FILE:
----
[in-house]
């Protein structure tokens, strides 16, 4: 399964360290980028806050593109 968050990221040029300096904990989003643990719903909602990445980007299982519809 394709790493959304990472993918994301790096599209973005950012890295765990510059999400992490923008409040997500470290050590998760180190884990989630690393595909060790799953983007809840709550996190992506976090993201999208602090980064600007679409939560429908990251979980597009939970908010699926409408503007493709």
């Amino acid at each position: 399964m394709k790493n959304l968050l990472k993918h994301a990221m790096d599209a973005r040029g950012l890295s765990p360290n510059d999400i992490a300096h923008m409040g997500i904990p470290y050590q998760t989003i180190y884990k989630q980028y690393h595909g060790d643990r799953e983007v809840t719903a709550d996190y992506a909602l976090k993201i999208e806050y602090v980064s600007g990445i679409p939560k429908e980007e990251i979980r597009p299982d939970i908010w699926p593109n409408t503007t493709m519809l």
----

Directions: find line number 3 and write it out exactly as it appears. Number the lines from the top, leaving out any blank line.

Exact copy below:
């Amino acid at each position: 399964m394709k790493n959304l968050l990472k993918h994301a990221m790096d599209a973005r040029g950012l890295s765990p360290n510059d999400i992490a300096h923008m409040g997500i904990p470290y050590q998760t989003i180190y884990k989630q980028y690393h595909g060790d643990r799953e983007v809840t719903a709550d996190y992506a909602l976090k993201i999208e806050y602090v980064s600007g990445i679409p939560k429908e980007e990251i979980r597009p299982d939970i908010w699926p593109n409408t503007t493709m519809l």